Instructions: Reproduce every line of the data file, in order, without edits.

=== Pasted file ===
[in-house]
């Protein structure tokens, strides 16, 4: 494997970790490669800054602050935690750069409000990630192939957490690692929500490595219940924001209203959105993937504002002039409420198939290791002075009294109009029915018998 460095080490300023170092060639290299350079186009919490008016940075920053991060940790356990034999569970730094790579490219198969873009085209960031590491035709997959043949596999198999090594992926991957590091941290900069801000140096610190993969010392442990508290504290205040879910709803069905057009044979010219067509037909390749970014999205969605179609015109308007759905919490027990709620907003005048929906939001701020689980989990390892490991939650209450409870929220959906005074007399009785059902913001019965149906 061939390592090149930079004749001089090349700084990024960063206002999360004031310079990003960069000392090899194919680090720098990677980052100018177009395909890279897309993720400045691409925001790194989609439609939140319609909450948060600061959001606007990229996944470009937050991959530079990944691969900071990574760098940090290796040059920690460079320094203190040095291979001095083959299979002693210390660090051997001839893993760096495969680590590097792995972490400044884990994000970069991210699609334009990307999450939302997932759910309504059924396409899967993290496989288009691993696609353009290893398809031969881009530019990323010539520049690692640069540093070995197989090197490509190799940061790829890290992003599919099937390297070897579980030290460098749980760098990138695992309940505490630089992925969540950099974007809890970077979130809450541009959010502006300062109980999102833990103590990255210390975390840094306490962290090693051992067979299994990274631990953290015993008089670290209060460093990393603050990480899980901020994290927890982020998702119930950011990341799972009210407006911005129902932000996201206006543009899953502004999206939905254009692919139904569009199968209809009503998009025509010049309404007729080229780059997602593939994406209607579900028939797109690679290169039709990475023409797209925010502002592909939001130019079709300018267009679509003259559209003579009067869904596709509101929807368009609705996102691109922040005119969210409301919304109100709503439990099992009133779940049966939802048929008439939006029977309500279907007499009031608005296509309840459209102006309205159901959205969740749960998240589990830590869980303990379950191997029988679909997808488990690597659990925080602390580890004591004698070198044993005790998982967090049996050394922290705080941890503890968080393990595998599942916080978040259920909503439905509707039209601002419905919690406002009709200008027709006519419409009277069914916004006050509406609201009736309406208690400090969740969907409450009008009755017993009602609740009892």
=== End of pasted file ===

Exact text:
[in-house]
């Protein structure tokens, strides 16, 4: 494997970790490669800054602050935690750069409000990630192939957490690692929500490595219940924001209203959105993937504002002039409420198939290791002075009294109009029915018998 460095080490300023170092060639290299350079186009919490008016940075920053991060940790356990034999569970730094790579490219198969873009085209960031590491035709997959043949596999198999090594992926991957590091941290900069801000140096610190993969010392442990508290504290205040879910709803069905057009044979010219067509037909390749970014999205969605179609015109308007759905919490027990709620907003005048929906939001701020689980989990390892490991939650209450409870929220959906005074007399009785059902913001019965149906 061939390592090149930079004749001089090349700084990024960063206002999360004031310079990003960069000392090899194919680090720098990677980052100018177009395909890279897309993720400045691409925001790194989609439609939140319609909450948060600061959001606007990229996944470009937050991959530079990944691969900071990574760098940090290796040059920690460079320094203190040095291979001095083959299979002693210390660090051997001839893993760096495969680590590097792995972490400044884990994000970069991210699609334009990307999450939302997932759910309504059924396409899967993290496989288009691993696609353009290893398809031969881009530019990323010539520049690692640069540093070995197989090197490509190799940061790829890290992003599919099937390297070897579980030290460098749980760098990138695992309940505490630089992925969540950099974007809890970077979130809450541009959010502006300062109980999102833990103590990255210390975390840094306490962290090693051992067979299994990274631990953290015993008089670290209060460093990393603050990480899980901020994290927890982020998702119930950011990341799972009210407006911005129902932000996201206006543009899953502004999206939905254009692919139904569009199968209809009503998009025509010049309404007729080229780059997602593939994406209607579900028939797109690679290169039709990475023409797209925010502002592909939001130019079709300018267009679509003259559209003579009067869904596709509101929807368009609705996102691109922040005119969210409301919304109100709503439990099992009133779940049966939802048929008439939006029977309500279907007499009031608005296509309840459209102006309205159901959205969740749960998240589990830590869980303990379950191997029988679909997808488990690597659990925080602390580890004591004698070198044993005790998982967090049996050394922290705080941890503890968080393990595998599942916080978040259920909503439905509707039209601002419905919690406002009709200008027709006519419409009277069914916004006050509406609201009736309406208690400090969740969907409450009008009755017993009602609740009892």